American power is most keenly felt overseas when the United States military is sent into action. A close runner-up might be a presidential visit.
From the mechanics to the message, the voyages of the US leader underscore America's dominance in world politics, economics, and culture in the late 20th century. Certainly no Roman emperor required the services of so many people to get from Point A to Point B, not to mention advance teams, bulletproof limousines flown in for the occasion, and a corps of reporters.
All of which makes it all the more remarkable that President Clinton can visit a grumpy and wary Japan for a day and a half, as he did last week, and leave with officials and ordinary people alike feeling better about the US than before he came.
The successes of this visit to Washington's most important ally - as US officials insist Japan is - illustrate a work in progress, America's role as global superpower. When the president travels, he walks a line between promoting US policy and sowing aggravation.
Vice President Al Gore, standing in for Clinton during a recent trip to Malaysia, spoke up in defense of a budding political reform movement and provoked cloudbursts of indignation all over Asia. But in diplomacy, people can also get bent out of shape over what seems like trivia.
"From the beginning of preparations for [the Clinton] trip my colleagues have been offended by the aggressiveness and insensitivity of the US side," said one Japanese foreign ministry official on the eve of the visit, citing overreaching security requests and last-minute schedule changes. "Generally White House people are quite pushy - not only in Japan but in other places as well."
The Japanese were disappointed that the White House rejected a proposed side trip to a resort area called Hakone, apparently because of insufficient time. Prime Minister Keizo Obuchi "was very much looking forward to private time with the president in Hakone," says another government official, also speaking on condition of anonymity.
Nonetheless, foreign ministry officials exuded satisfaction after Mr. Clinton's departure. "We had to change the schedule," one diplomat said, referring to the side trip, "but it has nothing to do with the American ... nature."
Visiting Japan seems to be an especially delicate proposition, in part because of some dependence on the US. The two countries are each other's biggest trading partners, but Japan has the more vulnerable economy these days. Japan relies on the US for its security, thanks to a cold-war-era defense treaty backed up by more than 40,000 American troops stationed here. US pronouncements - known as gaiatsu or foreign pressure - are often used as an excuse for politically unpopular actions.
Beyond the logistical sensitivities, one would think that proclaiming the virtues of the American way might not go over well with Japanese, but Clinton manages to get away with it.
Despite being in office for nearly six years, Clinton is still more campaigner than statesman, and he does little to mask his unabashed American-ness with diplomatic niceties. Nothing during his last trip appeared to make him happier than to sit around on bar stools with a cross section of Japanese and chew the fat in a televised "town hall."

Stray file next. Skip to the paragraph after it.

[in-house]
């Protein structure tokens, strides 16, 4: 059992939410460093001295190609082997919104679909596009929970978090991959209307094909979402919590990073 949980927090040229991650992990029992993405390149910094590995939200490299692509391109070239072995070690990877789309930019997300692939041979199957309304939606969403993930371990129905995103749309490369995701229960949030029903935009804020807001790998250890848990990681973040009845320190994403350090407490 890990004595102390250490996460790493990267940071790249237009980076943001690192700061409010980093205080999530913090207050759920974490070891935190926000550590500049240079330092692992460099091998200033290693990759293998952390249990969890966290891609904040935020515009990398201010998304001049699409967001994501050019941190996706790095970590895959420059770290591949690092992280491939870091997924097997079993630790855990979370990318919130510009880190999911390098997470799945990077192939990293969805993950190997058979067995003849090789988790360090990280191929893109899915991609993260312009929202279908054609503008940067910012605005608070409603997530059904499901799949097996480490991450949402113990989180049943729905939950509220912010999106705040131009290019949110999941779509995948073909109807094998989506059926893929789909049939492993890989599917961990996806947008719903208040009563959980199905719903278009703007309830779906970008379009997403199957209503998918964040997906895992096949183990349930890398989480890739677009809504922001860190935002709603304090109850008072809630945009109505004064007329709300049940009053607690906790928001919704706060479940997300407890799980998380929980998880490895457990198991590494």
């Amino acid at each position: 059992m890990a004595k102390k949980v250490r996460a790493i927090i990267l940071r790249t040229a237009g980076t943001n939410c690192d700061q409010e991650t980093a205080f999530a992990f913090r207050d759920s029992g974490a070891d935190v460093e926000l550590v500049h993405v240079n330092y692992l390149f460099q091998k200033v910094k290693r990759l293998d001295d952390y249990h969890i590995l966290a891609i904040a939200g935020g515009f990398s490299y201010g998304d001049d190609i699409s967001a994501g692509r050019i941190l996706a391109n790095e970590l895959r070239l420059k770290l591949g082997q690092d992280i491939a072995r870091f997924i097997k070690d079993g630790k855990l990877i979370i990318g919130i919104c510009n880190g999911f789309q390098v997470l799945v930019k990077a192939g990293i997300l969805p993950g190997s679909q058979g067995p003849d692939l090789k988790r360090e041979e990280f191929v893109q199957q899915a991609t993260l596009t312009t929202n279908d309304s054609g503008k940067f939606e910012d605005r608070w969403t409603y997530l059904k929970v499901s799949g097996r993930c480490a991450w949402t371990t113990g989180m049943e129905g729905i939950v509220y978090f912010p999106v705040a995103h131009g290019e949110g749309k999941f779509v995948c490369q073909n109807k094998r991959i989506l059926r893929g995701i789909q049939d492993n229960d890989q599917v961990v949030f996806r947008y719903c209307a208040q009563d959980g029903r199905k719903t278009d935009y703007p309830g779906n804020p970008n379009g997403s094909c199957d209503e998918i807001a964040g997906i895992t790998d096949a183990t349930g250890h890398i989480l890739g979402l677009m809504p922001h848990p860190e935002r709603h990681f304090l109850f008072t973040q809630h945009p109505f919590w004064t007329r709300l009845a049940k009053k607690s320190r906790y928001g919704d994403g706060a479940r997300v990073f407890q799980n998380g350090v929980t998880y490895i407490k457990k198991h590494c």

He didn't hesitate to tell Mr. Obuchi that Japan should stimulate its economy as America did, by initially deregulating the telecommunications and airline industries. In his TV town hall, he urged Japanese to have a national debate over how to balance the pressures of work and family - just as in America.
But he took pains not to appear overbearing, noting in the latter instance that he didn't "have the answer for Japan," and adding, "It would be wrong for me to suggest it."
In part, Clinton exhibited a trademark capacity for charming anything that crosses his path. But he also seems to be playing "good cop" in contrast to more aggressive and preachy messages of other officials. US Trade Representative Charlene Barshefsky has been warning Japan that the US wants to see more deregulation and open markets or trade frictions will result, a threat Clinton touched on only lightly.
And Clinton may be seeking to counter the notion of an imperial America, which has preoccupied thinkers who try to figure out where US foreign policy is going. On any international issue, some critics will fault the US for being too pushy while others complain that it is inactive. Some detect imperial pretensions, while others worry America is too withdrawn.
The summer issue of the journal Foreign Policy addressed how America should exploit its dominance. Robert Kagan of the Carnegie Endowment for International Peace argued that "the benevolent hegemony exercised by the United States is good for a vast majority of the world's population." Watch out, countered Charles William Maynes of the Eurasia Foundation: "A policy of world hegemony ... will guarantee that in time America will become outnumbered and overpowered."
Face to face with foreign public
Dealing with other nations' publics seems a good way of making America appear less of a bully and more of an example.
"One of the objectives of the trip," says National Security Council spokesman David Leavy, "was to speak directly to the Japanese people about the responsibilities that they have to inform their leaders about what they think are the best solutions to the economic crisis. The [town hall's] purpose was to speak directly to them about their responsibilities, about their abilities and to encourage grass-roots dialogue up, not just down."
* Staff writer Francine Kiefer, who traveled with Clinton, contributed to this report.